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(News Focus) River restoration project gains some traction, but not enough
By Shim Sun-ah
SEOUL, Aug. 5 (Yonhap) -- A river refurbishment plan, one of President Lee Myung-bak's main projects, appeared to gain traction after some of opposing governors showed flexibility this week, but their terms and conditions suggest it could be derailed again.

   The three governors elected on the main opposition Democratic Party (DP)'s ticket in the June 2 local elections have been in a standoff with the central government over the controversial project, expressing doubts about its efficacy and saying they will review its usefulness.

   The Lee Myung-bak government has claimed the 22 trillion won (US$18.2 billion) project will ensure a stable supply of clean water, help prevent floods and create new jobs, but opposition parties, joined by environmentalists and some religious groups, argue that it will cause disaster to the ecosystem.

   Escalating tensions reached a new height late last month when the Ministry of Land, Transport and Maritime Affairs sent official requests to the three leaders, asking them to clarify once and for all whether they plan to proceed with the project or want to give up their business rights.

   According to the land ministry on Wednesday, Lee Si-jong and Ahn Hee-jung, governors of South and North Chungcheong, responded that they will go ahead with the dredging of the rivers, a meaningful turnaround from their earlier stances.

   Kim Doo-kwan, governor of South Gyeongsang Province, has yet to respond but asked the ministry to give him more time to consider, the ministry said.

   Ministry officials said they understand the answers by the Chungcheong governors as a withdrawal of their earlier opposition.

   The Lee administration is hoping that their flexibility will influence opponents of the project, including Gov. Kim. The project's key process of dredging, damming and restoring the country's four major rivers -- the Han, Nakdong, Geum and Yeongsan -- requires the cooperation of local governments.

   The DP, which has strongly opposed the project, also toned down its actions, announcing an alternative to the government plan on Wednesday.

   "We are not fundamentally against the river project but are seeking to adjust it," Park Jie-won, head of the party's interim leadership, said in a news conference.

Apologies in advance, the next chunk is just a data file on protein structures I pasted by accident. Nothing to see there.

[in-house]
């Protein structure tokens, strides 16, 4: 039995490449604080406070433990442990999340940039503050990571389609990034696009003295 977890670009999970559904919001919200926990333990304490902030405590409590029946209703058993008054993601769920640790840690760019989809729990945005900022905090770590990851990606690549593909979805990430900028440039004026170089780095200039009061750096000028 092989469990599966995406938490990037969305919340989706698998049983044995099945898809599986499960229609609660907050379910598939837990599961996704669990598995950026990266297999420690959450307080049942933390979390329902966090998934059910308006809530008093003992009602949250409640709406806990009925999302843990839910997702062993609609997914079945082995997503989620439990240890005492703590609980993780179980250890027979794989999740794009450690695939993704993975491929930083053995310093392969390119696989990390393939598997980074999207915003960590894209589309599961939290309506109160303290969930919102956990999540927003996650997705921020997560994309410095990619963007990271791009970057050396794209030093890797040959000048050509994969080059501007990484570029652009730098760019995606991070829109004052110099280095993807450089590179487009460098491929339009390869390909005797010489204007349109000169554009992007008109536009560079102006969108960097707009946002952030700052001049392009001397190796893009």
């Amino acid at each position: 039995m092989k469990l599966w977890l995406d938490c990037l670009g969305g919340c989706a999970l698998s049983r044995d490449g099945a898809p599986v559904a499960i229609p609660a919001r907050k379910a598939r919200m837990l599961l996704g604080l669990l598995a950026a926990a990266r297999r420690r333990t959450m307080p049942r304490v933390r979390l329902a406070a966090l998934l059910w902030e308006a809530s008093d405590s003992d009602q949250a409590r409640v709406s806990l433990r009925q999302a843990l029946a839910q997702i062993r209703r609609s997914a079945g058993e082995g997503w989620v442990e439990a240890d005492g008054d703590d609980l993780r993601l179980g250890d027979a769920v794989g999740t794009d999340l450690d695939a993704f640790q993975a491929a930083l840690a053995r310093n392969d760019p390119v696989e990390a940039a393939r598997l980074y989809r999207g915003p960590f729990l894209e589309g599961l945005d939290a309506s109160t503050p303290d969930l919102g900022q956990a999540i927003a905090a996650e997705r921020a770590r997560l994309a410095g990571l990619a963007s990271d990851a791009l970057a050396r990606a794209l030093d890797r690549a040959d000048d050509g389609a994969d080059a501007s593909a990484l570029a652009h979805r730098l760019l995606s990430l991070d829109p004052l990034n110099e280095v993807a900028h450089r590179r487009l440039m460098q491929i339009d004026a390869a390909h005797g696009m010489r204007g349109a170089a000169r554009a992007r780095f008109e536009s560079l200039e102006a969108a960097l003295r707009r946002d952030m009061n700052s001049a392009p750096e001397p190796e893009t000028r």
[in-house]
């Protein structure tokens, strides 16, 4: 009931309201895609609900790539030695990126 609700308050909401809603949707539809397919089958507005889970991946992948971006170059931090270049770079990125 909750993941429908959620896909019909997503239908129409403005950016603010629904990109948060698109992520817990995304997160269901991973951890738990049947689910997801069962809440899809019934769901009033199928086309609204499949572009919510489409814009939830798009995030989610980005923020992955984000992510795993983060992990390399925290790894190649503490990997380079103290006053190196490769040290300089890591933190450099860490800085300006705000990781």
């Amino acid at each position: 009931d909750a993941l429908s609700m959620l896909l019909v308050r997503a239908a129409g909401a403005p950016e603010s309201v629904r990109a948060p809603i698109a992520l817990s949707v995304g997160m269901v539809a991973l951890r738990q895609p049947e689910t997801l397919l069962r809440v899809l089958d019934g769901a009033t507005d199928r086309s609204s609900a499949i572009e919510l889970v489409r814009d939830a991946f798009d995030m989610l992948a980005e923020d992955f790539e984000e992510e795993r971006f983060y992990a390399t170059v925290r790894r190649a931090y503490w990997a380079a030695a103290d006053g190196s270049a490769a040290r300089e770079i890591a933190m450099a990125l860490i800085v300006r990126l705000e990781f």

"Along with the adjustment of the speed and duration of the project, we're asking the government to divert part of the budget allocated for the project to welfare, education and programs to improve the lives of ordinary people," he said.

   The turnaround, however, may only be superficial.

   The two governors who have responded emphasized that their flexibility was conditional.

   Lee Si-jong immediately denied some news reports that he expressed his full support to the river project. "I never did," Lee said in an interview with a local daily. "I still oppose dredging the rivers and building large dams for an inland waterway project," he was quoted as saying. "I said that I will push ahead with the project under way in North Chungcheong Province for our residents since a large part of it is embankment work aimed to prevent floods and drought."

   Ahn also said in his response that his government will "suggest a counterplan if it finds any problem with the existing plan in the course of implementing it."

   Park of the DP took a step back as well.

   "Nothing has changed from the DP's consistent position," he said at a party policy meeting on Thursday. He accused the land ministry of misconstruing the two governors' responses, portraying their "constructive opinions" as their "consent" to the project.

   Unless they have given surefire approval, the governors can technically reverse their position at any time if they find "problems" with the ongoing project. They have said they will undertake a full study of the potential influence of the project on water quality, the ecosystem and environmental pollution, all areas in which experts have fiercely disagreed.

   More delay would complicate the matter for the Lee administration, which is halfway through its five-year term.